more 1910s

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1910s Products,
Technology & Careers


Consumer Products use during the 1910s

health & beauty

dental health
hog-hair bristle toothbrushes
Colgate Dental Cream

overall health
Dr. Bell's Pine-Tar-Honey
Beecham's Pills
Hall's Catarrh Cure
Scott's Emulsion
Chichester's Pills For Ladies

Beatsall Hand Soap

cosmetics & hair care
Nivea skin cream (1911)
Jurgens lotion
Parker's Hair Balsam
Cidic Cucumber Cream Compound
Pompeiian Night Cream

-----food & drink

meals, snacks & staples
Kellogg's Toasted Corn Flakes
Post Toasties
Grape-Nuts cereal
Quaker Oats
Crisco (1911)
Hellman's Blue Ribbon Mayonnaise (1912)
Mikesell's Potato Chips (1910)
Uneeda Biscuits
Ceresota Flour
Chicken Of The Sea tuna (1914)
Morton Salt (1912)
Holsum Bread
Kraft processed cheese (1917)

desserts & candy
Marshmallow Fluff (1917)
Wheat's Ice Cream
Jell-O Ice Cream Powder
Oreo cookies (1912)
Cracker Jack
Life Savers candy (1912)
Chiclets gum
Clark Bar (1911)
Brach's candy
N.B.C. Graham Crackers

Hires Root Beer
Dr. Pepper
Orange Crush


other products
Hall Brothers greeting cards (1916)
steel-nibbed dipping pens
Bon Ami cleansing powder
Rinso laundry detergent (1918)
Health Kups*Dixie Cups
men's wristwatches
fountain pens
Fels-Naphtha laundry soap
Prince Albert tobacco
colored gift wrap (1917)



Coca-Cola was first sold as a fountain drink in 1886, and was first bottled in 1894. In 1915, the company introduced their famous contoured hobble skirt bottle design.

Antique Coke Bottles
The History Of Gift Wrap
Hallmark History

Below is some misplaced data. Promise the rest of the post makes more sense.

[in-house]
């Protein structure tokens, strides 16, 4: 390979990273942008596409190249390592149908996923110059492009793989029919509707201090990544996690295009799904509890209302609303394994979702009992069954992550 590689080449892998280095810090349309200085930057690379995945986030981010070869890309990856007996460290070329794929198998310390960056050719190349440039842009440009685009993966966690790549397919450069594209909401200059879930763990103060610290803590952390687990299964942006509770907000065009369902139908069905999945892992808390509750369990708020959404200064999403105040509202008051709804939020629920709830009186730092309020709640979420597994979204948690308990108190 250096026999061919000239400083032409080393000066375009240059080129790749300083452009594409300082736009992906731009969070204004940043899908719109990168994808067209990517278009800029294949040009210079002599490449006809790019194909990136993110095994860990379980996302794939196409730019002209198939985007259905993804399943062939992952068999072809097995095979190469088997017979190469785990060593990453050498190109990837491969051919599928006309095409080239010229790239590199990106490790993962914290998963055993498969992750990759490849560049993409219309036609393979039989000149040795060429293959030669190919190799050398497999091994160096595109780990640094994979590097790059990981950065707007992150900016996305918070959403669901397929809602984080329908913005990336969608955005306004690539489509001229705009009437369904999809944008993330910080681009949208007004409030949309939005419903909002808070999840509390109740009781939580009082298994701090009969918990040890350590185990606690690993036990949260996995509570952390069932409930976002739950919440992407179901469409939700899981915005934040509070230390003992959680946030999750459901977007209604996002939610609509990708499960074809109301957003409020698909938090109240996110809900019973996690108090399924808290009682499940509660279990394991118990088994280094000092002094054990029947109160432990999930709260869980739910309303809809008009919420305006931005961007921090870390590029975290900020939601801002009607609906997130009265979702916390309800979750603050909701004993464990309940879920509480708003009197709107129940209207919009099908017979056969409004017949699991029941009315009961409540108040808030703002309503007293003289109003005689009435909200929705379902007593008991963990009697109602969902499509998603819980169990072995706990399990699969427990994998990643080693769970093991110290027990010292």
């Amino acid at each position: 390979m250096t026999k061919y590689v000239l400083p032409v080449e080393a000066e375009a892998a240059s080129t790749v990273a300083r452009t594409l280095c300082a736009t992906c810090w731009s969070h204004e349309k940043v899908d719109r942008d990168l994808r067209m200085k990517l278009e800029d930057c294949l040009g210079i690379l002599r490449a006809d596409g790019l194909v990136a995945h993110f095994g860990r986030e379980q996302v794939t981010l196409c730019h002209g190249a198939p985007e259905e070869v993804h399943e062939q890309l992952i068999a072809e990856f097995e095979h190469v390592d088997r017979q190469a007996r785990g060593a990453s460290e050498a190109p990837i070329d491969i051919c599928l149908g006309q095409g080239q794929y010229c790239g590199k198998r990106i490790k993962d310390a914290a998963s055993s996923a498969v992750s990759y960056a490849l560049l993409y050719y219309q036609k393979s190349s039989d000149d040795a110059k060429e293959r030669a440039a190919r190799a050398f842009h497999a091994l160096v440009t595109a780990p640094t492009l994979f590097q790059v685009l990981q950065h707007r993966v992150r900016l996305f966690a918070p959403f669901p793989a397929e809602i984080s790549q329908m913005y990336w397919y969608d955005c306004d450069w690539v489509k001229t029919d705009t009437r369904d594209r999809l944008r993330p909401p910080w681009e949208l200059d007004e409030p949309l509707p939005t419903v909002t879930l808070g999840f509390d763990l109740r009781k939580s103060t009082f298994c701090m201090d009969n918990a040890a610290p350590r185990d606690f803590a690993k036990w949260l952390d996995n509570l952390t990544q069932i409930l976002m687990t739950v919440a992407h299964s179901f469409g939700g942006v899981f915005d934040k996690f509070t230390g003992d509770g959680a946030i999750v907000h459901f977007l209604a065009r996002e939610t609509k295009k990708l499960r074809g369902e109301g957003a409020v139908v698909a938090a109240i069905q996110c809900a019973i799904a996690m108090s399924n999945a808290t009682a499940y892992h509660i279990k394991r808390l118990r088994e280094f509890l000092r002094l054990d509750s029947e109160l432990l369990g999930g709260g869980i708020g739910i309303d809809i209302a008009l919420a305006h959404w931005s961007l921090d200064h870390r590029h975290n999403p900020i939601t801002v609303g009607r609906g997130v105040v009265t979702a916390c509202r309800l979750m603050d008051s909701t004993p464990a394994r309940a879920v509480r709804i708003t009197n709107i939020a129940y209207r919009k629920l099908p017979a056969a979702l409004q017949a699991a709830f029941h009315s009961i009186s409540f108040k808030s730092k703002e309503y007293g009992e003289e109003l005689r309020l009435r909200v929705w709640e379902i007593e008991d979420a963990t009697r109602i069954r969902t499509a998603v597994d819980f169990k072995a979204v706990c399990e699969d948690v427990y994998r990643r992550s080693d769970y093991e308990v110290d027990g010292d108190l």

The Camels Are Coming

In the 1910s, gifts were wrapped with brown paper or tissue paper. Occasionally, you could find tissue paper with solid colors or printed patterns, but usually white was used. This all changed in 1917 when the Hall Brothers Store in Kansas City ran out of tissue paper right before Christmas. Thinking quickly, the owners put some fancy envelope lining papers on sale for ten cents a sheet. When it sold out, they knew they had a potential goldmine. The Hall Brothers Company added printed wrapping paper to their new line of greeting cards.

Needless to say, both the greeting cards and gift wrap sold extremely well. This was due to good salesmanship and the fact that picture postcards without envelopes were falling out of favor as the decade came to a close. In 1928, this company would become Hallmark.

Potato chips were invented at Saratoga Springs in 1853. They were known as saratoga chips and were served only in restaurants until the 1890s. Grocery stores started selling them in 1895. In the 1910s, they were becoming known as potato chips and were sold in tins or dispensed from bulk containers.

"A prize in every box"....In 1910, a box of Cracker Jack came with a coupon inside, which could be redeemed for a prize. In 1912, the company started putting actual prizes in the boxes.

Before the 1910s, cigarette smokers were definitely in the minority when it came to tobacco use. For the upper classes, cigar and pipe smoking carried more prestige. Less-refined men favored chewing tobacco. Before cigarettes were manufactured by machine, consumers either rolled their own or bought an expensive hand-made brand.